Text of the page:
Wristband that turns body heat into electricity can power an LED

A wearable wristband containing a thermoelectric generator (TEG) can convert body heat into enough electricity to power an LED. In future, the technology might be able to power smartwatches and end the necessity for traditional charging hardware.

“Energy supply is always a major issue, and this could help alleviate the energy crisis,” says Qian Zhang of the Harbin Institute of Technology, China, one of the co-authors of the paper, who has worked on TEGs for more than 15 years.

TEGs are used in a variety of applications, but are often rigid – something Zhang and her colleagues sought to resolve. They layered a magnesium and bismuth material – the TEG materials – between polyurethane and a flexible electrode, enabling the wristband to wrap around a human arm.

The result is a wristband 115 millimetres long and slightly under 30mm wide. It uses the difference between your temperature of human skin and ambient room temperature to create power.

At its peak, these devices has the capacity to generate 20.6 microwatts per square centimetre – more than enough to light an LED from the wristband. “The environmental temperature affects performance a whole lot,” says Zhang. Winter is way better, she adds, because ambient temperatures are lower and the difference with body’s temperature is greater.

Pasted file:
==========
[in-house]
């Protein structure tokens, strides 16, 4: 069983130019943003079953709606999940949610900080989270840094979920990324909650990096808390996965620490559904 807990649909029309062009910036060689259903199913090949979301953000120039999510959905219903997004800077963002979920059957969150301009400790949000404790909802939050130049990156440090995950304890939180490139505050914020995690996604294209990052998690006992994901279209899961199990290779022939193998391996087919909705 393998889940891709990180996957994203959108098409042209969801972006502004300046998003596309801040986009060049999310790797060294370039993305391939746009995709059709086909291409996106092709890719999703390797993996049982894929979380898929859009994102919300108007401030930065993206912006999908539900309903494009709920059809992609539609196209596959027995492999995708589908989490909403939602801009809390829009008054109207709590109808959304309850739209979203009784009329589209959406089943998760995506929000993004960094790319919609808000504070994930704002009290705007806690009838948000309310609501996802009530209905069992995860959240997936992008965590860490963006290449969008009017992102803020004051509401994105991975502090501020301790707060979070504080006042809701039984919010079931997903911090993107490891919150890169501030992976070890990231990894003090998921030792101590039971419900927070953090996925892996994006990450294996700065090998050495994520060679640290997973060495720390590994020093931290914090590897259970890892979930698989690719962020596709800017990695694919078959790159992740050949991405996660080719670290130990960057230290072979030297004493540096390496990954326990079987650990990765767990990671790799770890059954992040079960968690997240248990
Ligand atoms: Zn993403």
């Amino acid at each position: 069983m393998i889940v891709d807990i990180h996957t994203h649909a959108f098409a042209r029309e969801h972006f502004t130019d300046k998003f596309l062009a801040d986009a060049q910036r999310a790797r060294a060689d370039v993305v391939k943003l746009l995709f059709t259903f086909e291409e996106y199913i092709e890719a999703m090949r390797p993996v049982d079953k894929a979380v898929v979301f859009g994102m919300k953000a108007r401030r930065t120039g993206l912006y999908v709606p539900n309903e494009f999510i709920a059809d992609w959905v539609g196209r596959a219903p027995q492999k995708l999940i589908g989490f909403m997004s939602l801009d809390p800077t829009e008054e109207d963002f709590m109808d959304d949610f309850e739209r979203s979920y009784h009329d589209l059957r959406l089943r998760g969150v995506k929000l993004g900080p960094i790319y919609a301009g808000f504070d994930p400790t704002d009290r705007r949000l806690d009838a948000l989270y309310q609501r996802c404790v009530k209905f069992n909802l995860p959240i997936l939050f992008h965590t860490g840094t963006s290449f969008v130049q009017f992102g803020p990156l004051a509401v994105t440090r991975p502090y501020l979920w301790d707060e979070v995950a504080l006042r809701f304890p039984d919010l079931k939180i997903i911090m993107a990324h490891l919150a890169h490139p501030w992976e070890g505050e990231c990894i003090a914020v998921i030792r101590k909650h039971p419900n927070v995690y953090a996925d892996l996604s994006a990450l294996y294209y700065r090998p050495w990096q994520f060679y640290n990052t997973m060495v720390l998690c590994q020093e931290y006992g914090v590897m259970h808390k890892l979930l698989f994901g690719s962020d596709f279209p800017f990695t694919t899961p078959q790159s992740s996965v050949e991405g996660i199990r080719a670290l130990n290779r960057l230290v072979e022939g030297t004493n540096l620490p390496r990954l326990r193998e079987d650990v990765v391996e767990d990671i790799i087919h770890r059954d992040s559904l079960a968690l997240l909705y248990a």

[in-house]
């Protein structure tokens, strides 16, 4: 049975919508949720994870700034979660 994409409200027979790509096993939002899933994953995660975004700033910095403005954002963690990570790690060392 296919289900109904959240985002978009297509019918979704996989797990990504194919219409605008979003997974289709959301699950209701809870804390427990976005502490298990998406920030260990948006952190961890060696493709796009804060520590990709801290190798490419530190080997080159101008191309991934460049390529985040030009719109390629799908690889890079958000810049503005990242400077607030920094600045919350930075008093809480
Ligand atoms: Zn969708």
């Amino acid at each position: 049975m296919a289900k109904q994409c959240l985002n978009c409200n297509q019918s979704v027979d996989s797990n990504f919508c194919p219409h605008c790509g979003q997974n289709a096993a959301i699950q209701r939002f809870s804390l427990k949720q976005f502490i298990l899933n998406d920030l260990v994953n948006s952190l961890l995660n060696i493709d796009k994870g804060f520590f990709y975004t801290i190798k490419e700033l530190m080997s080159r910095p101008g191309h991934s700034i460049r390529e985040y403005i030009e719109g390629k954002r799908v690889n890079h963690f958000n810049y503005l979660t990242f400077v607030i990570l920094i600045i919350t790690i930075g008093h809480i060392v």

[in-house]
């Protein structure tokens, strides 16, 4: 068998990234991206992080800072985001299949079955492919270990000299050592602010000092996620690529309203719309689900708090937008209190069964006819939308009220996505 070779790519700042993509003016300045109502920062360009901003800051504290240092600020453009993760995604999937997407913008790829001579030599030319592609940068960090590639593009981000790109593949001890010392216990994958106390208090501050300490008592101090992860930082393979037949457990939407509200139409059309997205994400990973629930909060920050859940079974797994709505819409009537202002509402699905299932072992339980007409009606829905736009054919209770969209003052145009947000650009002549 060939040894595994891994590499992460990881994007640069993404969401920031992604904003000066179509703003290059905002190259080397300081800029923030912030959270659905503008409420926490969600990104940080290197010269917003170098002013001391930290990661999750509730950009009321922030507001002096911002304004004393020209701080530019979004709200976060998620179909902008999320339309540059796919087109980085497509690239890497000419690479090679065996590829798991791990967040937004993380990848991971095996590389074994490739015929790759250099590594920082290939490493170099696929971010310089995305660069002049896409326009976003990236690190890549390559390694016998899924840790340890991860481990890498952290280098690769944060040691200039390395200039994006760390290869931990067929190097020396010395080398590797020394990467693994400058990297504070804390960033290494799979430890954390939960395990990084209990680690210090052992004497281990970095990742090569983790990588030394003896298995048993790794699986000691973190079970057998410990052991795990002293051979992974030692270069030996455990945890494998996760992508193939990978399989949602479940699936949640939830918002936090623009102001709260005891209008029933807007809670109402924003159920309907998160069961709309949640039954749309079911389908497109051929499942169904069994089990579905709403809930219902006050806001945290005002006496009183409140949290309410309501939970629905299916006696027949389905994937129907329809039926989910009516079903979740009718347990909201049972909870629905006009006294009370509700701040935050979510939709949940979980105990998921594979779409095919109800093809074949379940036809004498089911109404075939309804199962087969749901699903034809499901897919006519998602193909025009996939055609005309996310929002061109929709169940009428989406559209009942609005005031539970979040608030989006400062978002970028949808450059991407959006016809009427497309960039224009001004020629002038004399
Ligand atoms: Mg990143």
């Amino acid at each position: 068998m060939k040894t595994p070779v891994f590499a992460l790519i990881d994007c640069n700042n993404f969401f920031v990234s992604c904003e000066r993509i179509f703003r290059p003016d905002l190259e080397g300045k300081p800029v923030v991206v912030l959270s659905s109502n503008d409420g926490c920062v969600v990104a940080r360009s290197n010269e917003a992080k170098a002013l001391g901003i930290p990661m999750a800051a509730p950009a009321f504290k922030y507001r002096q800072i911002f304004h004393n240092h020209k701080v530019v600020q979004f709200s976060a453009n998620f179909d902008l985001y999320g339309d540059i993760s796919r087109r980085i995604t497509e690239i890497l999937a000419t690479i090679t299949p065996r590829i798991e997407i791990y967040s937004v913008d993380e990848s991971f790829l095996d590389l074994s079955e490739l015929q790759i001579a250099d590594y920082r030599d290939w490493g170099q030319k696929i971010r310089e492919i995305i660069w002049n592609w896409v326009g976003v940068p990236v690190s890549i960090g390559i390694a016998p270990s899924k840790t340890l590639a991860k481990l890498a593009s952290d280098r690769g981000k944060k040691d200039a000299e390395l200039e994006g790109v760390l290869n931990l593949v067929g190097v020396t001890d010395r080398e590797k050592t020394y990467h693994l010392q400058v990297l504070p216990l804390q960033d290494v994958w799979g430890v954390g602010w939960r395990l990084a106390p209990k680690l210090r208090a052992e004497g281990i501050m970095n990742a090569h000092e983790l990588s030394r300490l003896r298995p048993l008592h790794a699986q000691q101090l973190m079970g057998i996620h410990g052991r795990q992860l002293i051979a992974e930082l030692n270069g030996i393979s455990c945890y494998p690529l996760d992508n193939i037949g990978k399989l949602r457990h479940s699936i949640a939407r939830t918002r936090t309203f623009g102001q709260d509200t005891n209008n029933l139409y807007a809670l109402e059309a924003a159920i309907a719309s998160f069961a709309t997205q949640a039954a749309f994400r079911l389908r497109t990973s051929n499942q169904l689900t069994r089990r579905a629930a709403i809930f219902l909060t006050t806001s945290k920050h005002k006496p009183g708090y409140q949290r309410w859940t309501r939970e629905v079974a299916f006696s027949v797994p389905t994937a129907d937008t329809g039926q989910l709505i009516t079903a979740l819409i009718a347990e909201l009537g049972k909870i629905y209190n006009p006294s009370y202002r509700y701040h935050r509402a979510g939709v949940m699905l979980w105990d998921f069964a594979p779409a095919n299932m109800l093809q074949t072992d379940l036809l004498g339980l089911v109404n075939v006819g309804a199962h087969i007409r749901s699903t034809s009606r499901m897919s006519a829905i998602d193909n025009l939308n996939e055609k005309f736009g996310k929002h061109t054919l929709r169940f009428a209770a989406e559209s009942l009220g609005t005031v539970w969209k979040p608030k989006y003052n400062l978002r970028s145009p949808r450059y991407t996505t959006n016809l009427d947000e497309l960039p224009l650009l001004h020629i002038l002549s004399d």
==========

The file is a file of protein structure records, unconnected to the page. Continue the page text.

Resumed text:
Read more: Smart glove computes what you’re holding from its weight and shape

Tests show the device could be wrapped around an arm and unwrapped again more than 10,000 times without any significant change in performance. Wearers don’t experience any undesireable effects when wearing the wristband.

“I love the thought of harvesting power from the human body, instead of needing to use batteries,” says Rolf Hut, a maker considering wearables who works at Delft University of Technology in holland. “Given just how many LEDs I love to use in my projects, I really do wonder just how much you can ‘withdraw’ from a human before it becomes uncomfortable.”

The researchers desire to improve performance by increasing how big is the TEG on the wristband and integrating a voltage converter to permit it to power larger electronics – though they explain that doing so will demand increasing the size of the complete device.

Journal reference: Cell Reports Physical Science , DOI: 10.1016/j.xcrp.2021.100412

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